Six Years of Musoscribe: Garage Rock Heroes
I make no secret of my deep and abiding love for mid 1960s-styled garagepunkpsych. You know the stuff: The Seeds, The Chocolate Watchband; that kind of thing. And I love the revivalist groups, too, like The Lyres, The Pandoras, and the Chesterfield Kings.
Over the course of my career, I’ve enjoyed the opportunity to interview a few of my garage rock heroes.
The Electric Prunes
“I Had Too Much to Dream (Last Night)” might have been the best song The Electric Prunes ever did (I like “Are You Lovin’ Me More (But Enjoying It Less)?” even better), but their entire catalog is filled with gems. And a later-day lineup of the group remains active today. When I interviewed The Electric Prunes’ James Lowe, we chatted about the old times and more recent developments.
The Blues Magoos
“We Ain’t Got Nothin’ Yet” was the biggest single for The Blues Magoos (my early 00’s garage band covered it as well as the Electric Prunes tunes mentioned above). But after theyr psych era, they went someplace very musically different. In my interview with The Blues Magoos’ Peppy Castro, he provides a tidy history of the band.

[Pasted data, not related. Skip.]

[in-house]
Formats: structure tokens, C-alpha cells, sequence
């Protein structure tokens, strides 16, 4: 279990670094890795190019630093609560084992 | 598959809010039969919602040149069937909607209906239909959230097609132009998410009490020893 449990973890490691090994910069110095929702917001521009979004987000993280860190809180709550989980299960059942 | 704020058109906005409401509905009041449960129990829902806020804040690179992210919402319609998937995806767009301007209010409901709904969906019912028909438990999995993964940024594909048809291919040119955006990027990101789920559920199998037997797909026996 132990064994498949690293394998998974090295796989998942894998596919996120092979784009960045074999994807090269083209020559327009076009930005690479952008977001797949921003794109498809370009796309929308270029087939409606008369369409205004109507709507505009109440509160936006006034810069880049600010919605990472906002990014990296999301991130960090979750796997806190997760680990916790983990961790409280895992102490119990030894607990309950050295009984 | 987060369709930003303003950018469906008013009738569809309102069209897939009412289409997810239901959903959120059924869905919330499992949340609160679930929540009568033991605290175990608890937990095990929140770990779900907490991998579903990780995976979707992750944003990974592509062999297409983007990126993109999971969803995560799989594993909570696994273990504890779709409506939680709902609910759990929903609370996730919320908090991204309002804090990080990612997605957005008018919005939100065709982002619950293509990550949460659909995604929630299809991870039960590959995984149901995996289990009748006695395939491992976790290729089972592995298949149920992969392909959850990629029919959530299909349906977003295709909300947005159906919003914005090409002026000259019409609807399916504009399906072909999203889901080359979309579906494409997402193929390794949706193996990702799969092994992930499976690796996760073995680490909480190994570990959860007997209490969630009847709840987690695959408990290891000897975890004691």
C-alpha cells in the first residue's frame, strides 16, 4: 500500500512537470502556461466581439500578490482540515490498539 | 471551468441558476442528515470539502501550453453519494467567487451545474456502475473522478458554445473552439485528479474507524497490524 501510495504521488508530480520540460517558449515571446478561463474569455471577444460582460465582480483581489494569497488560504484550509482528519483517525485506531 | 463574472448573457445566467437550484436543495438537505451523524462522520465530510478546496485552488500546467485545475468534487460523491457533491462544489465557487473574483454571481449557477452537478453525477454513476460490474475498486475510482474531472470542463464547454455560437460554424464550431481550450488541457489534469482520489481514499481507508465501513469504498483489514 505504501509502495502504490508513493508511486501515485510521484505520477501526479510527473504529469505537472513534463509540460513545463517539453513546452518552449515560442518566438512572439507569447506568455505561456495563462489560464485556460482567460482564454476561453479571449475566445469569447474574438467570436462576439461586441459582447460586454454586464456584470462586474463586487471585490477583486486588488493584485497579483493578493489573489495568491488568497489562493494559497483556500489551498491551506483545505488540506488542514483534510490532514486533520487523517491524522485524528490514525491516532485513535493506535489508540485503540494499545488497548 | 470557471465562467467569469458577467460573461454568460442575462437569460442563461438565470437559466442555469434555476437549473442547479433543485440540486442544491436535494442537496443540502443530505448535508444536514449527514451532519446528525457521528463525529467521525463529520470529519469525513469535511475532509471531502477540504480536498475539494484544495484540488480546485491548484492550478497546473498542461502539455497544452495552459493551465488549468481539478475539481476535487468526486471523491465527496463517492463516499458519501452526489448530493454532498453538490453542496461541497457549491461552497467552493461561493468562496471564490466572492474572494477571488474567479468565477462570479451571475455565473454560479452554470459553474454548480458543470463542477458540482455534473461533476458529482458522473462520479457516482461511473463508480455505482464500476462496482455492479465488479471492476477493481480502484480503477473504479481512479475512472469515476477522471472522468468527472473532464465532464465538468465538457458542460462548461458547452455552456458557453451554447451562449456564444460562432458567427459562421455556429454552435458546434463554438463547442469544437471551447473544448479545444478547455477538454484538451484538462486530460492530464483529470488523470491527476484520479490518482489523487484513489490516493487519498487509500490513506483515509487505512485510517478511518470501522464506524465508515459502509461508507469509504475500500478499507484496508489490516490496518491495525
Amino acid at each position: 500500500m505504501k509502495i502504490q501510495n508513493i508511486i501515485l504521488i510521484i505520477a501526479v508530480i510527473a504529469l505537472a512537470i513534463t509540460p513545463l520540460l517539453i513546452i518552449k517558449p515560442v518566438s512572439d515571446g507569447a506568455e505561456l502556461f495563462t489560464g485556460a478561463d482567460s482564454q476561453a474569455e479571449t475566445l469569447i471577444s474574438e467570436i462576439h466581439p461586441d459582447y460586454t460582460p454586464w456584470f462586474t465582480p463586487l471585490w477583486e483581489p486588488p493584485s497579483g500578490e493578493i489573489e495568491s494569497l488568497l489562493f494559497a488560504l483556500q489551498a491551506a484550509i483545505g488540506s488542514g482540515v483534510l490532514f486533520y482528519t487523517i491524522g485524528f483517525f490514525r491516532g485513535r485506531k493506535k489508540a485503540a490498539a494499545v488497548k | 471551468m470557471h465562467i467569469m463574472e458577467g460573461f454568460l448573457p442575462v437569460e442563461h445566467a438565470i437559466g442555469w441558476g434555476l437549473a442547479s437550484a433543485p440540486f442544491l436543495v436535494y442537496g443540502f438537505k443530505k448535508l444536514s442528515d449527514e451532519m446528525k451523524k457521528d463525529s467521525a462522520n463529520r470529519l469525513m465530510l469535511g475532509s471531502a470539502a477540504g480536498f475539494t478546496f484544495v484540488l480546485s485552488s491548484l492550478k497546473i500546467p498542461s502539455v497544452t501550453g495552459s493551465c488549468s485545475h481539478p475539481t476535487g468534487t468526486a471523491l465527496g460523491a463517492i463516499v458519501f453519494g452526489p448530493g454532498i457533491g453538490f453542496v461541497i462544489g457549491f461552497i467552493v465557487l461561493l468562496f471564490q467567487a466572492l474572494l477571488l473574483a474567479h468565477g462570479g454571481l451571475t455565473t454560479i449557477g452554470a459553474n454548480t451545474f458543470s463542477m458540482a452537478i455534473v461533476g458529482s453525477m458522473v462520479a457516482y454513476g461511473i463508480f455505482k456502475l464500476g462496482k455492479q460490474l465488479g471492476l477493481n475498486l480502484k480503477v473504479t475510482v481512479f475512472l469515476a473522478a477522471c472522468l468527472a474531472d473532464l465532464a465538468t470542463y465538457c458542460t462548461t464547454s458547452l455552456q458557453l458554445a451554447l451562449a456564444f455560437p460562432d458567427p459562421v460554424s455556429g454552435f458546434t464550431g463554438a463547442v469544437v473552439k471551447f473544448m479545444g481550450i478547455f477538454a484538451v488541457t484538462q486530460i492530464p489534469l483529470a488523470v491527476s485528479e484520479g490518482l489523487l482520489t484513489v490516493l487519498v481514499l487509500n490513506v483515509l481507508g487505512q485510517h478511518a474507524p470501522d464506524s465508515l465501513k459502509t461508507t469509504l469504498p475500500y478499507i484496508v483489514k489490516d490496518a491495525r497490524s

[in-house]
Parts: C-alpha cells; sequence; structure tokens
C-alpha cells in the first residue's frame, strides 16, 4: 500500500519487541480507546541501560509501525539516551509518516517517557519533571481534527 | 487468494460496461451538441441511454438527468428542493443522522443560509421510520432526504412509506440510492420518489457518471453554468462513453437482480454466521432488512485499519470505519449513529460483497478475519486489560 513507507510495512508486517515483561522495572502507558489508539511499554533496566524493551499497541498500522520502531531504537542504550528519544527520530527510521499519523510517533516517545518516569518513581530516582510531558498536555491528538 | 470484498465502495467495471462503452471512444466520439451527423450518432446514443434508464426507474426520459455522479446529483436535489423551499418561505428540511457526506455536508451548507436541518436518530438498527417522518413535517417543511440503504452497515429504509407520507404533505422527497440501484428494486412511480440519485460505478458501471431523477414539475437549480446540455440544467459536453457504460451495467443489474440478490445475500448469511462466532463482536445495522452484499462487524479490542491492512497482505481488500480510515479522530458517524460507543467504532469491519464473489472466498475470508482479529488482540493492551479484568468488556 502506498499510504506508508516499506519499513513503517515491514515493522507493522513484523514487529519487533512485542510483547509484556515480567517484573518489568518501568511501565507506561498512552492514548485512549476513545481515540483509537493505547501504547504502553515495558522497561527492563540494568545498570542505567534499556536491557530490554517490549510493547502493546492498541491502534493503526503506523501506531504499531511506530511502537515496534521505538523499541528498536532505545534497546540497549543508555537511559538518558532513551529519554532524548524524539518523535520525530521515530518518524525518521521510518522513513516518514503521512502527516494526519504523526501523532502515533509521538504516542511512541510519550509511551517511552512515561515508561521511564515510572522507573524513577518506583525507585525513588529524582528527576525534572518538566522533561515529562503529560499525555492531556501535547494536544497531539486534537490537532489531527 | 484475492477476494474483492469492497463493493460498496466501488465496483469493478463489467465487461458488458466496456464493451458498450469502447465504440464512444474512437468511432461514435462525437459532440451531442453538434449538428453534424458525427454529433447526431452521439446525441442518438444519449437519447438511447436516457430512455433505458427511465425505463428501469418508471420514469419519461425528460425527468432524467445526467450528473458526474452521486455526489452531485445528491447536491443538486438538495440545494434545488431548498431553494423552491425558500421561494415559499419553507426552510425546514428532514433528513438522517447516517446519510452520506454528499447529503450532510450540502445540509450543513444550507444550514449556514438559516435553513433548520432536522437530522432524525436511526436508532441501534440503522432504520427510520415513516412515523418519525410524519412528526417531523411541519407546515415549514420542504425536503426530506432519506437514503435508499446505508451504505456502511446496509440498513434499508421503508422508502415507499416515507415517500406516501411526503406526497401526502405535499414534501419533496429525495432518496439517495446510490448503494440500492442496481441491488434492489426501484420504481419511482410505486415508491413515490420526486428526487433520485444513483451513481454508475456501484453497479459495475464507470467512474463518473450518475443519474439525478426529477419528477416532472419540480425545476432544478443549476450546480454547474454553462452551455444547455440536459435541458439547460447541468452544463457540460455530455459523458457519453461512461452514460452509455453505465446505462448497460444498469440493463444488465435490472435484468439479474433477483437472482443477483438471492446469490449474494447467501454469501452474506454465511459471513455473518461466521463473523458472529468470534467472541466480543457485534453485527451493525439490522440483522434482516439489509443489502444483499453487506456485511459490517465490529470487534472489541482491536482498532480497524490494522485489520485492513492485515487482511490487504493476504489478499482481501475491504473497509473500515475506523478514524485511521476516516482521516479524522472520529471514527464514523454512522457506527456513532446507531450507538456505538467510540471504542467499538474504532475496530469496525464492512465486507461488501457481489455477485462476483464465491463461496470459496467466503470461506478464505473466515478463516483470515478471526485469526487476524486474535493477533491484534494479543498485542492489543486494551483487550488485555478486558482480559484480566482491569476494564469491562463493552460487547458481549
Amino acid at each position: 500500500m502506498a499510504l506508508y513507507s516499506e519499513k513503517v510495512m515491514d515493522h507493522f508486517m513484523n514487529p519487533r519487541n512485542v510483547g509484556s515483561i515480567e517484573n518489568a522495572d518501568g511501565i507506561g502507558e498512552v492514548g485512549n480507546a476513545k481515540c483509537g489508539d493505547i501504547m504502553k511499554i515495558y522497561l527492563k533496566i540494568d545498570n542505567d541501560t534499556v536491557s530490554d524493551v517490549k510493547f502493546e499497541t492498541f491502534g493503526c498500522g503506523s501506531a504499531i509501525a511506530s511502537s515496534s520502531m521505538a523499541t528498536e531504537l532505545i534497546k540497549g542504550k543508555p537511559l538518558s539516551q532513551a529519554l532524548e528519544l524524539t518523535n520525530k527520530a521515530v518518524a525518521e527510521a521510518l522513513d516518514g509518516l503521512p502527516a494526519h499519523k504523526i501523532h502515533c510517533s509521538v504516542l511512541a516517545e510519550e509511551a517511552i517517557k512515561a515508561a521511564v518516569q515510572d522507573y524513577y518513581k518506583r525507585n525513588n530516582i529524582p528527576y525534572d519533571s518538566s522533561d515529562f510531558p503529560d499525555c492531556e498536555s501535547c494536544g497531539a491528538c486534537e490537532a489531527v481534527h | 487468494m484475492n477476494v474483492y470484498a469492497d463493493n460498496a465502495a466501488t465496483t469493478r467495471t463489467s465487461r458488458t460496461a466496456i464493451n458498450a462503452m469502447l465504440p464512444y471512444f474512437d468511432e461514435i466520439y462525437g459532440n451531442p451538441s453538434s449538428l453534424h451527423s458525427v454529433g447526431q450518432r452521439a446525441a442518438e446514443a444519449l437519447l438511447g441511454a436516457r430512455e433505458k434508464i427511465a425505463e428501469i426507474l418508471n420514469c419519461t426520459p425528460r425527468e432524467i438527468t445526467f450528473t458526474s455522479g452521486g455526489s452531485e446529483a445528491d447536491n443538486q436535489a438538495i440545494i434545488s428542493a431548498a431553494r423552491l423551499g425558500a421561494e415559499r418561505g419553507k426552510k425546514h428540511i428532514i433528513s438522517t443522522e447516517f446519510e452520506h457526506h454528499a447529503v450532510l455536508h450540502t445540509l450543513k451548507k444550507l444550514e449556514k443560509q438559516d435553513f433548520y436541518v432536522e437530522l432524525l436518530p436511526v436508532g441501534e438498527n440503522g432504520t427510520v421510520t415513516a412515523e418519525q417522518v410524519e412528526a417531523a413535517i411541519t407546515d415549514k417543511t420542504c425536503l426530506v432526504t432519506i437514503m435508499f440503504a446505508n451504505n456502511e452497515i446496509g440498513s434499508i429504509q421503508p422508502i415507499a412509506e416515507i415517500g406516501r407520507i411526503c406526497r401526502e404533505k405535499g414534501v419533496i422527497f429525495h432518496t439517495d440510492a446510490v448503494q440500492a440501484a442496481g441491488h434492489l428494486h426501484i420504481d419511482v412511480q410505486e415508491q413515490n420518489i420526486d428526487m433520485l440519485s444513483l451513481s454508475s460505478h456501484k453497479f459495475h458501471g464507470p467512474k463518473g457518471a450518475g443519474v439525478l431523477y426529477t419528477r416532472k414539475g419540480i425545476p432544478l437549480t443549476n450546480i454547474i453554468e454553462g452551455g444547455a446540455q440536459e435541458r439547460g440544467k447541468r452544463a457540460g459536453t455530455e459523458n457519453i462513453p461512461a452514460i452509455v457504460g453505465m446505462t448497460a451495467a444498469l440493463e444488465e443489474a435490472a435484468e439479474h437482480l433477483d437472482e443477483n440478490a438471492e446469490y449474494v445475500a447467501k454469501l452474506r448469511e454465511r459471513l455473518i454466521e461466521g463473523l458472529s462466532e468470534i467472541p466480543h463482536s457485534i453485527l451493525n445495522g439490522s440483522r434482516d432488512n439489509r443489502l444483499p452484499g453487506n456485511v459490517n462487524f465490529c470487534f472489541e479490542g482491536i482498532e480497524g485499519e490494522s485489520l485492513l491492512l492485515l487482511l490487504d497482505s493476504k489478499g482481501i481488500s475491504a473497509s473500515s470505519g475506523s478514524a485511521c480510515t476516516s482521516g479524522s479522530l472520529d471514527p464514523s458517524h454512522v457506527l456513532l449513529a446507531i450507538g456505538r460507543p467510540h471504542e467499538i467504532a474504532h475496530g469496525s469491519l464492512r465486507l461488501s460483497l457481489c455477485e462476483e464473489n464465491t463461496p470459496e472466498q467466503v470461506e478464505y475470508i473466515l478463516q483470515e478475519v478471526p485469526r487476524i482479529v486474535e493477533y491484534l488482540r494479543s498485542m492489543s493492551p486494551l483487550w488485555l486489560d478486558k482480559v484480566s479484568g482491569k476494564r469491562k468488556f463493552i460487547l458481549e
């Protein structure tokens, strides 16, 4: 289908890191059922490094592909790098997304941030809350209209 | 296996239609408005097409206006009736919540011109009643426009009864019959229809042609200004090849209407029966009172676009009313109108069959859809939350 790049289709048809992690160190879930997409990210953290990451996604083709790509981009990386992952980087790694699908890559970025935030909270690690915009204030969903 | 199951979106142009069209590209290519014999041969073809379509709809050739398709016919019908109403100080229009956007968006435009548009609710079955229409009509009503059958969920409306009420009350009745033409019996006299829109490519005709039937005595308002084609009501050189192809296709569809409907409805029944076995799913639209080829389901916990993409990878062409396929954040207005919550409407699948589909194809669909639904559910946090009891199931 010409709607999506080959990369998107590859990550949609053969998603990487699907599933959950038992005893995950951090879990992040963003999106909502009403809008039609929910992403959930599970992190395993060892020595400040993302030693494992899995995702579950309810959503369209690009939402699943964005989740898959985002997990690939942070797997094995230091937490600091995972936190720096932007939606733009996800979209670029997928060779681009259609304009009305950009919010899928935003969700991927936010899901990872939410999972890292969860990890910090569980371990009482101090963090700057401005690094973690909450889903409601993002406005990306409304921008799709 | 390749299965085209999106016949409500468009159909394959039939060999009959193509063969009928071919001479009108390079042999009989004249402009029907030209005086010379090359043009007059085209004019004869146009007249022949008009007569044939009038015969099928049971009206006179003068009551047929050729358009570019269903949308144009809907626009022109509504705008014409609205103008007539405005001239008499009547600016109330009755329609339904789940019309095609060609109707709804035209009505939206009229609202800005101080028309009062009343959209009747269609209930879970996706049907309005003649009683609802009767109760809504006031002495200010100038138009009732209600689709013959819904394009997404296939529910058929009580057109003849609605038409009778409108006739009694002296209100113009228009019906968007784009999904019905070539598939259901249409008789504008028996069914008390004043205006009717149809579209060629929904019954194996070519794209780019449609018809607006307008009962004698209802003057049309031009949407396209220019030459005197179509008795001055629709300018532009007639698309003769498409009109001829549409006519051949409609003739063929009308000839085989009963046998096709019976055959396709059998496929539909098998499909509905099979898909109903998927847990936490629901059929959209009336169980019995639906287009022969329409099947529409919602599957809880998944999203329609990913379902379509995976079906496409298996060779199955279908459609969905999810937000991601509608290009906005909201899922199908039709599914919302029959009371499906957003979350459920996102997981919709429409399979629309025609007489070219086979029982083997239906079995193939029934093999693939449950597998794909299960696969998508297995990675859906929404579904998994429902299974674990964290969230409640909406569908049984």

The Fuzztones were for many years the vanguard of the garage-psych revival. When that scene cooled down, the group decamped to Germany; European audiences have a greater appreciation than do American ones. In my multi-part chat with Fuzztones leader Rudi Protrudi, we follow the band’s history.
They’re sometimes known as “America’s Garage Band.” I’ll buy that; they’re certainly the real deal. I’ve gone on liquor store runs with singer/organist Peter Zaremba (see photo); the band once dedicated a cover of The Guess Who’s “It’s My Pride” to me; and I’ve played Peter’s Farfisa live onstage with the band on two occasions. So you might say that I’m a fan. Here’s my first interview with The Fuzztones, and here’s another one.
My trip back through time concludes tomorrow with a look at the subject I’ve written about more than anything else.
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